Young naturalists record 157 butterfly species in Chennai, release book

The book captures some of the rare and least expected butterflies species.
The book captures some of the rare and least expected butterflies species in the city | special arrangement
The book captures some of the rare and least expected butterflies species in the city | special arrangement

CHENNAI:  A team of 10 young naturalists identified and documented 157 different varieties of butterflies in Chennai and released a book, which would act as a guide for the common public who are interested in knowing interesting facts about the winged beauties. It also detailed 24 butterfly hotspots in the region. 

The book captures some of the rare and least expected butterflies species. For instance, Red-spot Jezebel, a species normally seen in the Northeast and West Bengal and was recorded for the first time in South India in 2016 in Chennai’s Indira Nagar neighbourhood. Indira Nagar is one of the butterfly hotspots, where the naturalists recorded 99 species, said Aditya Ramakrishnan, one of the leading book authors to TNIE.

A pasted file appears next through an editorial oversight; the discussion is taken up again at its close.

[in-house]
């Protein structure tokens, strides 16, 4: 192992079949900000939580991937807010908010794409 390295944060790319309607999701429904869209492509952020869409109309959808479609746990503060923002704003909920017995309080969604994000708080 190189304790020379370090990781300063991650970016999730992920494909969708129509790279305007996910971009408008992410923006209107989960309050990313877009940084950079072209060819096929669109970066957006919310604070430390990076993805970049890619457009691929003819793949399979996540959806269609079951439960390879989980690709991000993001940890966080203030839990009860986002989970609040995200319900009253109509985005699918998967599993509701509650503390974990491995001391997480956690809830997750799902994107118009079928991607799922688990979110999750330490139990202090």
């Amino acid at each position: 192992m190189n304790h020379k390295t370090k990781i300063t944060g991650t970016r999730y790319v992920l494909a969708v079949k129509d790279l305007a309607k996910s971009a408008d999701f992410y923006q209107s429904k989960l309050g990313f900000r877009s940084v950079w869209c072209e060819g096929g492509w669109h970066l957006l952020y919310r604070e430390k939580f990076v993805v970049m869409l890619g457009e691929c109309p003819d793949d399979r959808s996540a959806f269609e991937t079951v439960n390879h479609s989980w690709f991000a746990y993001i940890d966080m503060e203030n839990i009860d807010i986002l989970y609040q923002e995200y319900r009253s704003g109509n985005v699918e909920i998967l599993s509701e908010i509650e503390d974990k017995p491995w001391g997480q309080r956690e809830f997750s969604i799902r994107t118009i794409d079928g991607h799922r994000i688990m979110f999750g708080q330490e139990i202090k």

Similarly, Red Pierrot was historically recorded in Guindy National Park in 2000. Since then it has been rediscovered in St Thomas Mount in 2022. Disappearance in between could have been because of the decline of its host plant, Bryophyllum sp. as a garden plant, the naturalists say. 

There is another rare species Autumn Leaf, which is normally found in the Northeast and sometimes in the Western Ghats in India. Recorded once in 2022 from Mahabalipuram, a rare/accidental sighting. Some species like Lascar spp and Banded Blue Pierrot were recorded in 2022.

Authors said butterflies play a vital role in the ecosystem. Migrating butterflies increase genetic variation in plants by carrying pollen over long distances. The presence of a butterfly in a given region is directly linked to the number of host and nector plants found there.

So, the greater the diversity of butterflies in a region, the greater the plant diversity. The Crimson Rose butterfly migrates to Sri Lanka. The migration can be seen clearly from the coast when numerous individuals of the species fly South, said Vijay Kumar, secretary of Madras Naturalists Society. 

The book details all the 157 species of butterflies in the area along with their Tamil names, differences between similar-looking species, activities for beginner butterfly watchers and notes on butterfly ecology.

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